Tues. Mar.8 Film: Darker Side of Fair
    ...
    and Race
    Thurs. Mar. 10 Ethnicity and Race
    Week 8
    ...
    Week 10
    Tue. Mar. 29 Sub-Cultural/Counter-Cultural Identity
    ...
    10 sources
    Thurs.

    Thurs.
    Mar. 31 Sub-Cultural/Counter-cultural identity
    Week 11
    Tues. Apr. 5 Film: Unveiled
    ...
    Thurs. Apr. 28 Presentations
    Due: Final Wiki Research Project Page
    Final Exam: Thursday May 12, 2016 3pm-6pm
    (view changes)
    11:54 am
  2. page TMD 224 Honors Spring 2016 Syllabus edited University of Rhode Island College of Human Science and Services Spring 2016 TMD 224 Honors: Cul…
    University of Rhode Island
    College of Human Science and Services
    Spring 2016 TMD 224 Honors: Culture, Dress and Appearance
    Required Text:
    Lynch, Annette and Mitchell Strauss, 2014. Ethnic Dress in the United States: a cultural
    Encyclopedia .
    Course Description:
    This course explores dress and appearance as a cultural construction and meaning system through the reading of complex texts, discussion of contemporary issues, and object based research and writing. This course meets the General Education requirements for Foreign Language/Cross-cultural Competence and Social Sciences. The integrated skills that it focuses on are examining human difference, reading complex texts, and the use of information technologies.
    Course Goals:
    1. to introduce students to the role of dress as a form of nonverbal communication that engages both social norms and individual desires
    2. to examine how and why culture shapes dress and appearance
    3. to introduce students to their own cultural biases and foster an understanding of cultural diversity through the study of dress and appearance.
    5. to explore culture, dress, and appearance through object-based research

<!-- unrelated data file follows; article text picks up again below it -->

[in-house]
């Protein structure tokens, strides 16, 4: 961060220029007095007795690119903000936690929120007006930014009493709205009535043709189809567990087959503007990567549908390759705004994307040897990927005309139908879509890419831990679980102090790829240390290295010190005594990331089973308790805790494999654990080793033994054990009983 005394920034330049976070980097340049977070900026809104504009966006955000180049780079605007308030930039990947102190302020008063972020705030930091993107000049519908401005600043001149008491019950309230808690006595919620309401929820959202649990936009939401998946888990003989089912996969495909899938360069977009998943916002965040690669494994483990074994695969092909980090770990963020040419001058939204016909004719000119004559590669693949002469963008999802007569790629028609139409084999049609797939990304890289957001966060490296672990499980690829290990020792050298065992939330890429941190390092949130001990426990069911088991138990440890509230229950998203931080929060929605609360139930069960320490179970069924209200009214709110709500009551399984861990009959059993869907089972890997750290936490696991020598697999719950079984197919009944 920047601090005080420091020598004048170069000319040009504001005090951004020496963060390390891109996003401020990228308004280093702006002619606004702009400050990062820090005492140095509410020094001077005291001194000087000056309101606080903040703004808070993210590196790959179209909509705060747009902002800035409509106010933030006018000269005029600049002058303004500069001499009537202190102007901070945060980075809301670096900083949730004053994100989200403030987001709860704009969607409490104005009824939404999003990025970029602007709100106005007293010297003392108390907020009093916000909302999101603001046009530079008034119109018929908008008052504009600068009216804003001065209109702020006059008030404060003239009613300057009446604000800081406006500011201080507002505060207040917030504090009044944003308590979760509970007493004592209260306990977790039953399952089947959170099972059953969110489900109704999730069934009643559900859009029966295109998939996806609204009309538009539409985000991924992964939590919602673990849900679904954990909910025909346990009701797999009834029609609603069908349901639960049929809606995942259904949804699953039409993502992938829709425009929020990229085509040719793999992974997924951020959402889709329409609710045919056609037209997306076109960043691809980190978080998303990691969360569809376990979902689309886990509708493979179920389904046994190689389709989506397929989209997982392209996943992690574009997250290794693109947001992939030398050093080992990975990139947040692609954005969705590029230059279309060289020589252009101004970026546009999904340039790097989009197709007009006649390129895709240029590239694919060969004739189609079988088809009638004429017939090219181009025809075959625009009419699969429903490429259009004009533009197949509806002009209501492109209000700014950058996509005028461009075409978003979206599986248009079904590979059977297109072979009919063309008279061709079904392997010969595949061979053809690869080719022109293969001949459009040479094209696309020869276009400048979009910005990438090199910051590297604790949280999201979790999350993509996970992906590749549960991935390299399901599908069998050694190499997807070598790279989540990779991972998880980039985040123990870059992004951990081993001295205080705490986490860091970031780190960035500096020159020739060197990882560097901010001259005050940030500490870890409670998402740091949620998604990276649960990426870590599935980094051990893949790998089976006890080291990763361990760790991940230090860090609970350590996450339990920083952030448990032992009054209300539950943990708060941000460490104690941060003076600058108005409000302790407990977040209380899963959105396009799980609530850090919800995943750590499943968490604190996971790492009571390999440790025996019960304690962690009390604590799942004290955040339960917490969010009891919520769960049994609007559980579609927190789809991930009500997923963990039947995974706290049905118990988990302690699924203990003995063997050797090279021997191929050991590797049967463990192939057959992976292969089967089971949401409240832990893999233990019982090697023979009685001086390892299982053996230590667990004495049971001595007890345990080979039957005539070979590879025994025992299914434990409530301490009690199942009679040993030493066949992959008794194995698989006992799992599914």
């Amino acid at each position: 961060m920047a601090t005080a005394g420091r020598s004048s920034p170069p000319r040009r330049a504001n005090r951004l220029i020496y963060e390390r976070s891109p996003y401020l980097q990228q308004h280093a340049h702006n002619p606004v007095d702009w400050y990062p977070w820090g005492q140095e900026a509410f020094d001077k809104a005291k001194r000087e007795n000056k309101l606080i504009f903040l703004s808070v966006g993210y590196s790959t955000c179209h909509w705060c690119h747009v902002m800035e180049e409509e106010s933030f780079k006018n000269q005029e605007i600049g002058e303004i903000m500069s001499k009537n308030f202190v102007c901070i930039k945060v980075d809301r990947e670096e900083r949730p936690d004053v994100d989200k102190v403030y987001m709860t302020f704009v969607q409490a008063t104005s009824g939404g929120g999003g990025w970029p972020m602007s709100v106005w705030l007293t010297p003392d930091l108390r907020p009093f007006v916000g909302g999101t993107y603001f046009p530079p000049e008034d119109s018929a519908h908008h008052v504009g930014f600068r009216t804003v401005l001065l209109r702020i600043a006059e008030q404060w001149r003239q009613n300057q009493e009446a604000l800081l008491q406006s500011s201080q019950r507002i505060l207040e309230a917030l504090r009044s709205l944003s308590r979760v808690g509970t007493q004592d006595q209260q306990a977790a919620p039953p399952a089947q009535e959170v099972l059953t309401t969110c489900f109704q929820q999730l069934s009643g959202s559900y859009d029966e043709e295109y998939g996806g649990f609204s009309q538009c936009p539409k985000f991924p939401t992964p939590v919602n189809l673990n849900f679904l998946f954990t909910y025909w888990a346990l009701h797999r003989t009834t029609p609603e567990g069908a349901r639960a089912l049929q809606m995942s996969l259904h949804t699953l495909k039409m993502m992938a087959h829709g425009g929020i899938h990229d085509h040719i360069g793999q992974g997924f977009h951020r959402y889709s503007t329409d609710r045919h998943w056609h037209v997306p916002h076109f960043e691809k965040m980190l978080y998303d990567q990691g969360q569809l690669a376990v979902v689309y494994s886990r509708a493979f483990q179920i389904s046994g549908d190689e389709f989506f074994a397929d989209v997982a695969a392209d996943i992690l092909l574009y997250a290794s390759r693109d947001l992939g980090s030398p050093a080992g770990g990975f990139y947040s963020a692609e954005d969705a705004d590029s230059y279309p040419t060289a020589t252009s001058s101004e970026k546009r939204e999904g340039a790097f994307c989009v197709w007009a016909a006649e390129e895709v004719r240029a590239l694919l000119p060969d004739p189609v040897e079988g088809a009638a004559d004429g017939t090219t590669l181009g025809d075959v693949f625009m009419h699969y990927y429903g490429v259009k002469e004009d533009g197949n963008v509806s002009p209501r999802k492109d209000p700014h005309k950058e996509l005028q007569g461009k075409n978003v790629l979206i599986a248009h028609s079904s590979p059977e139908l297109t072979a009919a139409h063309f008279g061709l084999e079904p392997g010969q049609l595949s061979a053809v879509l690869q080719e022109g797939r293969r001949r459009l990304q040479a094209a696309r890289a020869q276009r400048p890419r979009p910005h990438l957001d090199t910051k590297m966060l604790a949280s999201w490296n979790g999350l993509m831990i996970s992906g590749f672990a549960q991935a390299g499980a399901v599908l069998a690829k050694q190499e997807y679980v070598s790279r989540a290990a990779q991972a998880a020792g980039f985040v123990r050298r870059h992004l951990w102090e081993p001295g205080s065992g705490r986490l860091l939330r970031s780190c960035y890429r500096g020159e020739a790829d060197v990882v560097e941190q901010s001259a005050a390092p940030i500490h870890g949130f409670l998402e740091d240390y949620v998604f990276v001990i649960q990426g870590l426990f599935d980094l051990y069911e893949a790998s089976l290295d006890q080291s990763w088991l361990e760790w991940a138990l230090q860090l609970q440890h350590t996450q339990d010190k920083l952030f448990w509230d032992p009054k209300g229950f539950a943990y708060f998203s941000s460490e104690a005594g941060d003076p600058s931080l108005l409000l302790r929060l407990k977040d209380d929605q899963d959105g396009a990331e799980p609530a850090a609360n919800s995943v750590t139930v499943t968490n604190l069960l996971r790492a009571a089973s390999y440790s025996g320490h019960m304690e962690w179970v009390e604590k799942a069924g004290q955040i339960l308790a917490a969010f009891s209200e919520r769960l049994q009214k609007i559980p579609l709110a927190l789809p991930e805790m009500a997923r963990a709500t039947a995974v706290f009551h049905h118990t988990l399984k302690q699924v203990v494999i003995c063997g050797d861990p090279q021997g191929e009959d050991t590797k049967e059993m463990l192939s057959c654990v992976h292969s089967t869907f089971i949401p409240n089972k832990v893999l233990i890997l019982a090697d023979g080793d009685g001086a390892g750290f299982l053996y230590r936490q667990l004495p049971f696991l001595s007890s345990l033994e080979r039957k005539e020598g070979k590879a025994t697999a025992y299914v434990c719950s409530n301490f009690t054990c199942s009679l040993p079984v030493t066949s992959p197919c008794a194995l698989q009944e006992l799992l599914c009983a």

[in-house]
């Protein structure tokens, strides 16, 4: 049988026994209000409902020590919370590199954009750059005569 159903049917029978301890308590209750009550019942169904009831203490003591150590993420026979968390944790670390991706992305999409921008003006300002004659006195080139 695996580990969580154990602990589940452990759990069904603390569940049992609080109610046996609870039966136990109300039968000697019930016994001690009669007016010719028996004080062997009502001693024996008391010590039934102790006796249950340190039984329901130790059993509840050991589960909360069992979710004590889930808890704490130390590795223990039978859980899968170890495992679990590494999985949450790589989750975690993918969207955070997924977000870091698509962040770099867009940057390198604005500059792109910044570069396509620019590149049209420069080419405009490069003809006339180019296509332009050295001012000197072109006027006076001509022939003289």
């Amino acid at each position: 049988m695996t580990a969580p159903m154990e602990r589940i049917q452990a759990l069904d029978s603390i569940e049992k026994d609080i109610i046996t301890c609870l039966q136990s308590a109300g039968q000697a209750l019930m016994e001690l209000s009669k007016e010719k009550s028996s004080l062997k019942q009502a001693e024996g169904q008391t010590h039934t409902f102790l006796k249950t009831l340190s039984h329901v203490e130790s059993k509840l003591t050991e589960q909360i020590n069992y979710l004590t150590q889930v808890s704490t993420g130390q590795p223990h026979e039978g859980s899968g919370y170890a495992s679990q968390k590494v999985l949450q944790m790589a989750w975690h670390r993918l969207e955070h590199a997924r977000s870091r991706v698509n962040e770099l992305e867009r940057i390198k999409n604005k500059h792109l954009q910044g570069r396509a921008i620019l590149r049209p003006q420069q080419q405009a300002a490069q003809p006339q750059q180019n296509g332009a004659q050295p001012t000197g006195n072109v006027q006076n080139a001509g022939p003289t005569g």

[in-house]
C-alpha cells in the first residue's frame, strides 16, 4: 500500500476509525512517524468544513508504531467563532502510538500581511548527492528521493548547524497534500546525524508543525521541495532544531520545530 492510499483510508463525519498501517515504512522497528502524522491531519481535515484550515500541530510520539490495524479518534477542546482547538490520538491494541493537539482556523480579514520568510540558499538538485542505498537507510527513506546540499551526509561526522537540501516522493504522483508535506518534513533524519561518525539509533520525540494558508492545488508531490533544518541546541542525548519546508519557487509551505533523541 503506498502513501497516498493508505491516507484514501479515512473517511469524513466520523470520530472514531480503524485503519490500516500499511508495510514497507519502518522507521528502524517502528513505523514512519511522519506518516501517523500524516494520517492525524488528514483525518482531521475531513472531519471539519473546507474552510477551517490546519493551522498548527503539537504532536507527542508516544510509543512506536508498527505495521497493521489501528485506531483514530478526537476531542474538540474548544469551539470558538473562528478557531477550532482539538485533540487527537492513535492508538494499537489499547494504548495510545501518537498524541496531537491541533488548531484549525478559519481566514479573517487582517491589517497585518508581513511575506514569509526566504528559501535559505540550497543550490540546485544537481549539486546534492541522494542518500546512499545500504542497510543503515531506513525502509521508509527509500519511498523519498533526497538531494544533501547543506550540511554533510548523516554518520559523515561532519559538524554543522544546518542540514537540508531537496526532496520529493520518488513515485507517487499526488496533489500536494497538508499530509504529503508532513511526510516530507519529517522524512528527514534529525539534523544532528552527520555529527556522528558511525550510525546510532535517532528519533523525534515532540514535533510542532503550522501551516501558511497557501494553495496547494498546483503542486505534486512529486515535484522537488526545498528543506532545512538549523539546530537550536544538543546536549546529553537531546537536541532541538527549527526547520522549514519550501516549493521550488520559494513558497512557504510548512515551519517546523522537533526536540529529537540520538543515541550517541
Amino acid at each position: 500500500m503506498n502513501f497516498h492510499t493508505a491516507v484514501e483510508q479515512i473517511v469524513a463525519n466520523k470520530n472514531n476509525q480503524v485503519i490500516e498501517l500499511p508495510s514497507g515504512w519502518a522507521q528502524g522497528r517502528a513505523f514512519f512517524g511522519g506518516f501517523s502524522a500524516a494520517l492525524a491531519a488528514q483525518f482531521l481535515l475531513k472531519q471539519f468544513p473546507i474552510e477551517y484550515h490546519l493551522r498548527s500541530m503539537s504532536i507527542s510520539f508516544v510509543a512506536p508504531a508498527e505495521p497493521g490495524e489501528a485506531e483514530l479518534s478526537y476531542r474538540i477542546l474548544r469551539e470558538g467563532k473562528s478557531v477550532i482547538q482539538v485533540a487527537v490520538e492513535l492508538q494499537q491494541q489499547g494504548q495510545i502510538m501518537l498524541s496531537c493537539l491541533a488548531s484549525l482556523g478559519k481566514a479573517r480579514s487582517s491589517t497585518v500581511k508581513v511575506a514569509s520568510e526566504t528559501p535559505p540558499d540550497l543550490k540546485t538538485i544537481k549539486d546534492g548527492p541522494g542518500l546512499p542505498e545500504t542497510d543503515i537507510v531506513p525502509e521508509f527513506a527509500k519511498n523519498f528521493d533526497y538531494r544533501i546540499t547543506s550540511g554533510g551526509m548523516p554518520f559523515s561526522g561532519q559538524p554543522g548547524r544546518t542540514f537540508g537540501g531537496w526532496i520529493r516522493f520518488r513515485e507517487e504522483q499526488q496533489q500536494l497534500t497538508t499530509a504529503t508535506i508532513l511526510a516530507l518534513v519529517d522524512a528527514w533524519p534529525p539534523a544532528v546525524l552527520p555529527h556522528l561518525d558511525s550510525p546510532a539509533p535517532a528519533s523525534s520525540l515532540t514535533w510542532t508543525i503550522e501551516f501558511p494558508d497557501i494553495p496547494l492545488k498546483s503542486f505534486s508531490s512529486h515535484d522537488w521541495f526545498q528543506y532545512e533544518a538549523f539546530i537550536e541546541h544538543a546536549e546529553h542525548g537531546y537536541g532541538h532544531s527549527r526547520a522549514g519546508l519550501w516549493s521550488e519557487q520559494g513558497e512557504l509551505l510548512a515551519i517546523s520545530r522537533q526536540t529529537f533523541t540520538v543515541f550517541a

Grading:
    2 Exams 50%
    Final Presentations 10%
    HTTC Object Research/Wiki Page 40%
    Total 100%
    Grading Scale:
    Final grades will be determined using the following percentages. Note: I do not curve!
    93 - 100 % A 77 - 79 % C+
    90 - 92 % A- 73 - 76 % C
    87 - 89 % B+ 70 - 72 % C-
    83 - 86 % B 67 - 69 % D+
    80 - 82 % B- 60 - 66 % D
    59 % and below F
    Explanation of Assignments and Course Information:
    Readings and Films: The readings are outlined in the course schedule, but are subject to change depending on how quickly we move through the material. A detailed excel sheet can be found under the resource function. Films are included to expand upon the cultural diversity you are exposed to in your readings and to bring to life the everyday practices of dress and appearance. All readings, lectures, films etc will be included on the exams.
    Examination: There will be 2 exams for this course: a midterm and a final. The exams will be developed using a variety of reflective assessments including short answer, object/image identification, short essay, matching, multiple choice etc. The format of make-up exams is up to the instructor and is usually different from the scheduled exam. Excuses for missed exams must have documentation and meet university requirements for make-ups, travel plans for example are not a valid excuse.